Saints Castus and Cassius Cause the Destruction of the Temple of Apollo
Cathedral of the Assumption, Monreale, Sicily
The two saints pictured here are labeled CASSIUS and CASTUS. They are remembered as bishops, so in the mosaic they wear stoles and more or less ecclesiastical garments. In the story of their martyrdom a pagan prefect in Campania takes them to the Temple of Apollo to force them to worship. Instead they ask God to destroy the temple and its idols. Their prayer is answered, and in their dismay the pagans put them to the sword (Acta Sanctorum, July vol. 1, 23 and 27).
The collapse of idols at the prayer of saints is a common theme in Christian art and literature and is often pictured just as we see here. The picture at right uses the same vertical-collapse imagery as our mosaic to show the toppling of idols at the approach of the infant Jesus, an episode in the Gospel of Pseudo-Matthew. That text may in turn have been influenced by the story of the collapse of the statue of Dagon in 1 Samuel 5, which is itself the subject of the Dura-Europos fresco, below right.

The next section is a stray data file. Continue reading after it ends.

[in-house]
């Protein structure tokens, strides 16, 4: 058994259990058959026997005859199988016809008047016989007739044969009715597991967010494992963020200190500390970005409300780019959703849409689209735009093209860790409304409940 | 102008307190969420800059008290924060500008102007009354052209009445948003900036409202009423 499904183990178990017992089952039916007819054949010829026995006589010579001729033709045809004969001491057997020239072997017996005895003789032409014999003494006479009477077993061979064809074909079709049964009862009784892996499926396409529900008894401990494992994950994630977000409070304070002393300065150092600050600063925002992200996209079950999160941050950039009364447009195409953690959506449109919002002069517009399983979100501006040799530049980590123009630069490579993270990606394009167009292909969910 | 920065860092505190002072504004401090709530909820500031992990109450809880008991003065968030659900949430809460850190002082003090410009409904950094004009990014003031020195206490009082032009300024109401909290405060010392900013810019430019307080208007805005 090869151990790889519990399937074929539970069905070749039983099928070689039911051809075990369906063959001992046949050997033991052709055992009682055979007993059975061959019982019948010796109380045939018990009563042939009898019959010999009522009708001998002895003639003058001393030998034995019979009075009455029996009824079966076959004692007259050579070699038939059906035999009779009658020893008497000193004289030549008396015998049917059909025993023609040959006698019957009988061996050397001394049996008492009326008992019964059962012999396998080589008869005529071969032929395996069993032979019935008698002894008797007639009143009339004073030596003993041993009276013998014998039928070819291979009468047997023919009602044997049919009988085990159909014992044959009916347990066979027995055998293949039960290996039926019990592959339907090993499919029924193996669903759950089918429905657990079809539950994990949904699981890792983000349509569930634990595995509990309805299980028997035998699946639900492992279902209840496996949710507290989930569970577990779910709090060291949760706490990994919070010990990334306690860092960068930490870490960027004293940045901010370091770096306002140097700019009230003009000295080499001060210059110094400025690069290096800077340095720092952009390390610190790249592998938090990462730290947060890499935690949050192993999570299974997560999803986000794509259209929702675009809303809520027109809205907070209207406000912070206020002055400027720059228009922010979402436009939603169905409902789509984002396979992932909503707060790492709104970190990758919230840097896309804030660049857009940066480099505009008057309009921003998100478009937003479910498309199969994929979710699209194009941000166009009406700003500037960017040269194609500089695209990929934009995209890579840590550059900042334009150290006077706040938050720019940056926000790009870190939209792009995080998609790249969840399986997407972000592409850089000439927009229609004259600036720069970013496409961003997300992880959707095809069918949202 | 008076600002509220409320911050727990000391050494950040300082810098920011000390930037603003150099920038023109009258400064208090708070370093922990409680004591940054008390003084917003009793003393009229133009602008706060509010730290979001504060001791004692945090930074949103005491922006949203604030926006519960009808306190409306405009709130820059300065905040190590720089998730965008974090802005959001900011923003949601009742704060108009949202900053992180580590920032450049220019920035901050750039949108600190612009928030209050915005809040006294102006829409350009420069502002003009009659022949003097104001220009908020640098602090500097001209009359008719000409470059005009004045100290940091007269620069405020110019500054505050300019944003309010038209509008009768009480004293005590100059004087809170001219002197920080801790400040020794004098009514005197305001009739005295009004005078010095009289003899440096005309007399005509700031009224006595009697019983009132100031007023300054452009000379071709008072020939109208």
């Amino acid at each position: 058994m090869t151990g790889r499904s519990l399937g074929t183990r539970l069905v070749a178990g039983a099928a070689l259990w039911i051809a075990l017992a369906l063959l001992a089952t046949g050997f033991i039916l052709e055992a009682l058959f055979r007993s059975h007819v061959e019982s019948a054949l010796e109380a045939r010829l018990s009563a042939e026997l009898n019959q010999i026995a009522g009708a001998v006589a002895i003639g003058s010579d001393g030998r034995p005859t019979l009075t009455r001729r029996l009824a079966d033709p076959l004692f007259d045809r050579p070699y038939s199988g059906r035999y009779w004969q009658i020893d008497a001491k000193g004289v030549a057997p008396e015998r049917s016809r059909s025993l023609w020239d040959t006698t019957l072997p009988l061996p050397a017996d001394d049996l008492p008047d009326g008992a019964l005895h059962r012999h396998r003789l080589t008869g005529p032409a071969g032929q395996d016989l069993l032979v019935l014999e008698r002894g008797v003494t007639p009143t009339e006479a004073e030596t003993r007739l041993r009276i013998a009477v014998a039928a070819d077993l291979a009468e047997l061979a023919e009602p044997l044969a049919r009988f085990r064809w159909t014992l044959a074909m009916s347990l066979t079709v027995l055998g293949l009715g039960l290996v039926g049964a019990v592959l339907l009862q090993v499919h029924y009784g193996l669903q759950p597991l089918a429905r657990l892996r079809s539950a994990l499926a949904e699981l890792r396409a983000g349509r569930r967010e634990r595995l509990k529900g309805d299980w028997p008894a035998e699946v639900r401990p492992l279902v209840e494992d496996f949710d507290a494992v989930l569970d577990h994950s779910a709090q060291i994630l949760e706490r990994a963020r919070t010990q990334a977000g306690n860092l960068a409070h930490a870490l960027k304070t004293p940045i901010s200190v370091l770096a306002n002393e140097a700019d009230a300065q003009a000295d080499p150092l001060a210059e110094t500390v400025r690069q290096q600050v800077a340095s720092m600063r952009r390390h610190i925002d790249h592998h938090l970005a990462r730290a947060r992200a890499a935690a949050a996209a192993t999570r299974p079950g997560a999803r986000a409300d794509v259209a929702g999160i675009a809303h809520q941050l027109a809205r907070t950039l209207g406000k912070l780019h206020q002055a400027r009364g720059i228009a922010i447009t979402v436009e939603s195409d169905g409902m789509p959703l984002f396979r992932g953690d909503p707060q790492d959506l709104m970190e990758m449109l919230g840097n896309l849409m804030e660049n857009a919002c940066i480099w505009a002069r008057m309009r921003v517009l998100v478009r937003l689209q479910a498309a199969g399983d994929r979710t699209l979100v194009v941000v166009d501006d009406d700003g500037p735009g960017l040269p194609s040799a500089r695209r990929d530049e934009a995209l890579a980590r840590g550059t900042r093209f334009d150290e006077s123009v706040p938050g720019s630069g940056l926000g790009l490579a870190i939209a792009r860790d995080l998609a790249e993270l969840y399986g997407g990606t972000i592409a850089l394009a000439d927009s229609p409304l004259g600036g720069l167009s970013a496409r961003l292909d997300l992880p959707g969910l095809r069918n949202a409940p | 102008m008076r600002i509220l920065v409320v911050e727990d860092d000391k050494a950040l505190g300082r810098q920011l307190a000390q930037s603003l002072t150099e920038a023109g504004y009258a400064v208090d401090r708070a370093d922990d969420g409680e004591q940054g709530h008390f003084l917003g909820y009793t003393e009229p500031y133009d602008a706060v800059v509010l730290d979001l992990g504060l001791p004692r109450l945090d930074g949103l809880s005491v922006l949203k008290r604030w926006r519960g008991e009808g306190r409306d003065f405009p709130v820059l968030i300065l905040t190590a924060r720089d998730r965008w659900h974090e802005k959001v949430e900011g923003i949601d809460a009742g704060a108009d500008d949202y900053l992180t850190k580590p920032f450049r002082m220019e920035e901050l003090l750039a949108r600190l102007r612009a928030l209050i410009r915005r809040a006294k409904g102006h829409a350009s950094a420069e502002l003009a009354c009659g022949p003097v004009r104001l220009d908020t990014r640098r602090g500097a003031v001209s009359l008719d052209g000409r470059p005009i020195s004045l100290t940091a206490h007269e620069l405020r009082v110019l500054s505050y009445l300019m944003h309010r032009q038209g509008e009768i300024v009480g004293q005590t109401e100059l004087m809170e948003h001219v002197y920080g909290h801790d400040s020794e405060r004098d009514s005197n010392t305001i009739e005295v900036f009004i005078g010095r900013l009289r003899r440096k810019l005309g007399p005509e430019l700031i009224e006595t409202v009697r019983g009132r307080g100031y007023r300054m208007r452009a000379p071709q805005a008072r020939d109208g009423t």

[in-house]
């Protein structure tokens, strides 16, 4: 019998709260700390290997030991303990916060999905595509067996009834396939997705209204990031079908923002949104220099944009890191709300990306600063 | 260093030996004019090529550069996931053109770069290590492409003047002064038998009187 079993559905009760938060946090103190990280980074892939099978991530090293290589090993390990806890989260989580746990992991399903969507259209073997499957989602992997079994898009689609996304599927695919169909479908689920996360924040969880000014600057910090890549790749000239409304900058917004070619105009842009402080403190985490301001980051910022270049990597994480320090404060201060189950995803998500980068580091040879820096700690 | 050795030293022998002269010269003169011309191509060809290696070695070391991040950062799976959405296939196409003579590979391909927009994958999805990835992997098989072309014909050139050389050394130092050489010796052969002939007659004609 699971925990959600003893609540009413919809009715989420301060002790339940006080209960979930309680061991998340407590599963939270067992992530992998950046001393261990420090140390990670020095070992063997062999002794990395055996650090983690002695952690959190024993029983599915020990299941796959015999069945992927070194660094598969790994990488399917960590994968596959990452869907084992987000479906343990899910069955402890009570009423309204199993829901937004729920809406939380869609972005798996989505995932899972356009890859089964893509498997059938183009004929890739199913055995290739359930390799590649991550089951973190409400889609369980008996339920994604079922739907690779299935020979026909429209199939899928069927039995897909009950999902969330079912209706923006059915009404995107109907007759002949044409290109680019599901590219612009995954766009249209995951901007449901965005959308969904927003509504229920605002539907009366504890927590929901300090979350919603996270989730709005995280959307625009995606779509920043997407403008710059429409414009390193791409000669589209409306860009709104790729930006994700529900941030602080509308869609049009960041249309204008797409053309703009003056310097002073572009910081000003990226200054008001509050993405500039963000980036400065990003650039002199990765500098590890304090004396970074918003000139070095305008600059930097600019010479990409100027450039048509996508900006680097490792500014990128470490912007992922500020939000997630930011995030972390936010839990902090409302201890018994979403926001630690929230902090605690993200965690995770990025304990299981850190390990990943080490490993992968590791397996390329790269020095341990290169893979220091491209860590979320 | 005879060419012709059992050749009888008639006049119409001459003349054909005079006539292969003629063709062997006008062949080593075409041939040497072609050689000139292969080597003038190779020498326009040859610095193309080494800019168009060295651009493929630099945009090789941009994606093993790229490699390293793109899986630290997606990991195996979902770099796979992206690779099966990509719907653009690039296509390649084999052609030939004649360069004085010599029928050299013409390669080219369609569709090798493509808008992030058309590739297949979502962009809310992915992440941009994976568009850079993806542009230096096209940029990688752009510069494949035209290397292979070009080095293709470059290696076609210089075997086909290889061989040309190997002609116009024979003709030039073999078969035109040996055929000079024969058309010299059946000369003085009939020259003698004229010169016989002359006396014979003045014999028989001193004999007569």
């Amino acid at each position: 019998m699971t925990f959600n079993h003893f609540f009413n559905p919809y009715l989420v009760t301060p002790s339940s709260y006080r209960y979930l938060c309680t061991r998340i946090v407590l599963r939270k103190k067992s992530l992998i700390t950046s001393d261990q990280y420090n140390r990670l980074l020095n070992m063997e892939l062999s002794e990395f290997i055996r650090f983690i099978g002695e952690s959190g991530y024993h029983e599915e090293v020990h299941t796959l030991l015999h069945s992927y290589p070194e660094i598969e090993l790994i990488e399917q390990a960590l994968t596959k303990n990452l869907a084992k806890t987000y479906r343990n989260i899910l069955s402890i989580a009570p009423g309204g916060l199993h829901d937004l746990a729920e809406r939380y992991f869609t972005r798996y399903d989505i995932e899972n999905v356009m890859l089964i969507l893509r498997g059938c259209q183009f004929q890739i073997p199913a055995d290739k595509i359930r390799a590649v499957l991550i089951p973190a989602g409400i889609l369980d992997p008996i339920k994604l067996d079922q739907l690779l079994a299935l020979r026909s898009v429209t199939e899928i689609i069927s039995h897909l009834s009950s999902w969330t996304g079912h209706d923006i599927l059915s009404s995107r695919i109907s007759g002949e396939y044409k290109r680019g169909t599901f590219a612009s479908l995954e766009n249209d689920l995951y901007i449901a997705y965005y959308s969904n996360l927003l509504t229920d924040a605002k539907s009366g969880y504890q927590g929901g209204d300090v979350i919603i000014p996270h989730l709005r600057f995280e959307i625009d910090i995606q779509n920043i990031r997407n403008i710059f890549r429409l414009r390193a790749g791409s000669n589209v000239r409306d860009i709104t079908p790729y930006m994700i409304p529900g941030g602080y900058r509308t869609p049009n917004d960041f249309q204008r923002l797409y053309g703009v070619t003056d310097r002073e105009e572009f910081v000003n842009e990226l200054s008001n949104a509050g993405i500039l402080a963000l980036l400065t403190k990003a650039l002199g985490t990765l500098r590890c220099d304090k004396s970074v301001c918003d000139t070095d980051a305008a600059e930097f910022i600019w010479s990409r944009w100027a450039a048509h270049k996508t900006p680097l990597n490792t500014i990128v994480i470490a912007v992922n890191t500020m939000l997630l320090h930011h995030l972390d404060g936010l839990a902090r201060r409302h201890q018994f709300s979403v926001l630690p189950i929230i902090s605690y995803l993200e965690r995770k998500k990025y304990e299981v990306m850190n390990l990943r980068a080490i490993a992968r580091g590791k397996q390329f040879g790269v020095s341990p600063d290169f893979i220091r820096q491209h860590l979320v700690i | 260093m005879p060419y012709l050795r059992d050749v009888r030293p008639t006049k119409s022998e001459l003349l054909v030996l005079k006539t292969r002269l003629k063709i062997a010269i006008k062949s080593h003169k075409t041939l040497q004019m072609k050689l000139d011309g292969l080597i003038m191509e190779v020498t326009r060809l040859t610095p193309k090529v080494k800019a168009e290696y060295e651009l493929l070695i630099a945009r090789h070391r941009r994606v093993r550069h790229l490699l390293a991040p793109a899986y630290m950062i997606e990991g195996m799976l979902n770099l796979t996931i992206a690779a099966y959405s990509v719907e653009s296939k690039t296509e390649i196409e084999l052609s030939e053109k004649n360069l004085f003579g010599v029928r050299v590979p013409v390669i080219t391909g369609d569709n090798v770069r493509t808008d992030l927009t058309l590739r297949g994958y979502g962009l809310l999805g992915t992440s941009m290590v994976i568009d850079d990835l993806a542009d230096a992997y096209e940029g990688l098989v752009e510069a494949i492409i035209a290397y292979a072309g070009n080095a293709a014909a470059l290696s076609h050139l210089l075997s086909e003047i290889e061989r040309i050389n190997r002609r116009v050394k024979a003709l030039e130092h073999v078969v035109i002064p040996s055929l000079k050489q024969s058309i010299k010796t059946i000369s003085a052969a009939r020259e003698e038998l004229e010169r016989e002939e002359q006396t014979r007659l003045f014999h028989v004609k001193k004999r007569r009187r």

The inscription above the images says, MISSIO SANCTA PRECUM DUM TEMPLA REDUCUNTUR IN [A]EOVUM. GENTIBUS OFFENSIS SANCTOS NECAT IMPIUS [PRAESES AQUAVIV]ENSIS. – "The holy mission of prayers when the temples were brought down to the ground. The pagans being offended, the impious [prefect of Aquaviv]ensis kills the saints. (ENSIS means nothing. The Capuan Breviary, cited Acta Sanctorum, loc. cit., 22, calls the official in charge a praeses or "prefect" and locates the action in a Campanian city called "Aquavivensis.")
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Mosaic photographed at the cathedral by Richard Stracke, shared under Attribution-NonCommercial-ShareAlike license.